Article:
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Copyright 2008 Rocky Mountain Rider. ALL RIGHTS RESERVED. Reproduction of any editorial material, artwork and photos is strictly forbidden without express written permission of the publisher. For information about reprint rights, please contact the editor; editor@rockymountainrider.com.

Dog Hair & Mule Sweat

with Natalie Riehl

editor@rockymountainrider.com

 

December 2008 Issue

 

     It’s six a.m. and, technically, still “dark.” However, a full moon shines in the west above a berm of dark clouds stacked over the mountains. The upper edge of the clouds reminds me of the wisping tops of summer thunderheads, and the moon makes them glow silvery and gives a “luster of midday to objects below.” (In this case, the objects are my mules and horses grazing in their pasture.)

     I am entranced by the moonlight’s beauty. I think how it is both more simple, but at the same time more complex, than the lives of the humans who are waking and getting on with their day.

     We humans are so frequently dissatisfied creatures, critical of our own lives and others’ ideals. Luckily for many of us, when riding, feeding, grooming or simply being with our horses, we are filled with a feeling of satisfaction as we connect to these souls of the natural world. They calm us; they center us; they help us touch our higher selves.

     The moonlight gleams into the cats’ playground — a.k.a. my living room — and their lithe shadows chase each other wildly. Their paws thunder like little hooves. Yes, it is hard to imagine how they can make such a racket! Or why they would want to!

     Who out there has muddy boots? Maybe the fair question, at this time of year is, Who doesn’t have muddy boots? Call me a little preoccupied, but I finally figured out (yet another) “helpful hint.”

     At the office, Veronica and I are frequently amazing ourselves by finding some small way to further streamline our layout and production process. We always look at each other and say, “Why didn’t we think of this before now!!!”

     My corral has been so sloppy, I have been feeding in my knee-high irrigation boots. Even though I have an official “mud room,” I still try to limit the amount of mud and manure I bring into the house.

     At my former house, I had a big puddle in my driveway and wading through it was the perfect way to clean off my boots. Now I drag them across the lawn, scuffing off what mud I could, lamenting that the hydrant I use to fill the water tanks is in the middle of the corral.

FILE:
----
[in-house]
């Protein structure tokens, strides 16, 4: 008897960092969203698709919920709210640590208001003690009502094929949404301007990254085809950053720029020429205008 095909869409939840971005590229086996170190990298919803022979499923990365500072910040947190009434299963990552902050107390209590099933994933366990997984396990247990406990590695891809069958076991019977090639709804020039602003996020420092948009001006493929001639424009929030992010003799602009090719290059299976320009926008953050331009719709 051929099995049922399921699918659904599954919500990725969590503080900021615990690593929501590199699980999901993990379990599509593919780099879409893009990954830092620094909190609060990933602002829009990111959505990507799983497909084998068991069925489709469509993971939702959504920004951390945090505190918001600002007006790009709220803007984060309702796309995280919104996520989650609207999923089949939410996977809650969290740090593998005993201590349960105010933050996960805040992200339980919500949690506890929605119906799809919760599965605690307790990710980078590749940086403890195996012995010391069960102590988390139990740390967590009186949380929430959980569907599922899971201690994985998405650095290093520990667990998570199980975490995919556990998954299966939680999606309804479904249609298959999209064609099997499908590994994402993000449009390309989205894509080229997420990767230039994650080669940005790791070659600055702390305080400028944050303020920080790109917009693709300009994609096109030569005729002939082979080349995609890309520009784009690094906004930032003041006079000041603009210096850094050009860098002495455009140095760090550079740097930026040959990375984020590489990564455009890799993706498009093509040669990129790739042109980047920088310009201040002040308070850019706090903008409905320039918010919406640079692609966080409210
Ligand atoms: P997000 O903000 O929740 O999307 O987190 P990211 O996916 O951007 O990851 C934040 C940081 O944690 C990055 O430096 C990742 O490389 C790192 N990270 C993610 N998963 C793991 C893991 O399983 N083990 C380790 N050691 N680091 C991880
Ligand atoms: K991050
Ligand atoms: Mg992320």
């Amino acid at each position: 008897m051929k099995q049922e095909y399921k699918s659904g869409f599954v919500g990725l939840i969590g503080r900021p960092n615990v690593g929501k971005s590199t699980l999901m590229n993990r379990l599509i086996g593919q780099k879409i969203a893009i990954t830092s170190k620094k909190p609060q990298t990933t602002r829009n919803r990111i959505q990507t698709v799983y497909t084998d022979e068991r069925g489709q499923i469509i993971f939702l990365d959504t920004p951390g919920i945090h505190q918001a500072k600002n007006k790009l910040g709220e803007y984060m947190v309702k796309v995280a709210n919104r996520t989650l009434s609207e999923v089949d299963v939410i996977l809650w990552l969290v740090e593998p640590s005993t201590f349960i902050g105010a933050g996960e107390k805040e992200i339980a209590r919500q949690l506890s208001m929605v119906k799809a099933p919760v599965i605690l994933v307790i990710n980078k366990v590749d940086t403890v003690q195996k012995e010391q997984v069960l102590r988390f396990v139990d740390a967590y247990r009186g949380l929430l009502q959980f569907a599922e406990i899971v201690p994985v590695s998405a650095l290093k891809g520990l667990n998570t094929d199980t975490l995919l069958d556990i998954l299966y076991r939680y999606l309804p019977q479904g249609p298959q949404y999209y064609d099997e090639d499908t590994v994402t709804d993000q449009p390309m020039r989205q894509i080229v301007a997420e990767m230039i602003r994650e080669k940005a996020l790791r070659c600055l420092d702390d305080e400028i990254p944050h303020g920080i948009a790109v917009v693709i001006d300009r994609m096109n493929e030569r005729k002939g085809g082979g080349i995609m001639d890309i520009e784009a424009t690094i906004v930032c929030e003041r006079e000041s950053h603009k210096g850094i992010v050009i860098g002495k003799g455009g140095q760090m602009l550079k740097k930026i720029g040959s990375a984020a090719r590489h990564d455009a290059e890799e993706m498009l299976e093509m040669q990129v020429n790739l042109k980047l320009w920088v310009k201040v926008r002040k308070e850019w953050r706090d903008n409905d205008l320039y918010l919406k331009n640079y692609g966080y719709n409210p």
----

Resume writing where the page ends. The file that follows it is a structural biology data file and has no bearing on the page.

Then it dawned on me! I have another frost-free hydrant next to my driveway. (Just because it’s hidden by the truck which is parked next to it doesn’t mean it’s not there!) Even though the hoses are stored away for the winter, why not stick my boots under the nozzle and spray them off? Seems so simple… shoulda thought of it ages ago!

     A big thank you to all of our readers who responded to our call for photos of “Kids & Horses” for our annual December Photo Album.

     We received a wealth of images — from tiny tots riding for the first time to ranch kids helping the family move cattle to skilled teens exhibiting their superb horsemanship in competition.

     Although we received too many photos to print in the magazine, I would like to direct readers to the RMR website where we were able to post several more pages of photos. Please find a link to them on our home page — www.rockymountainrider.com.

     All of us at Rocky Mountain Rider would like to thank you for picking up our magazine each month. We wish you and your family and your critters a Merry Christmas and Happy New Year!

Copyright 2008 Rocky Mountain Rider. ALL RIGHTS RESERVED. Reproduction of any editorial material, artwork and photos is strictly forbidden without express written permission of the publisher. For information about reprint rights, please contact the editor; editor@rockymountainrider.com.

 

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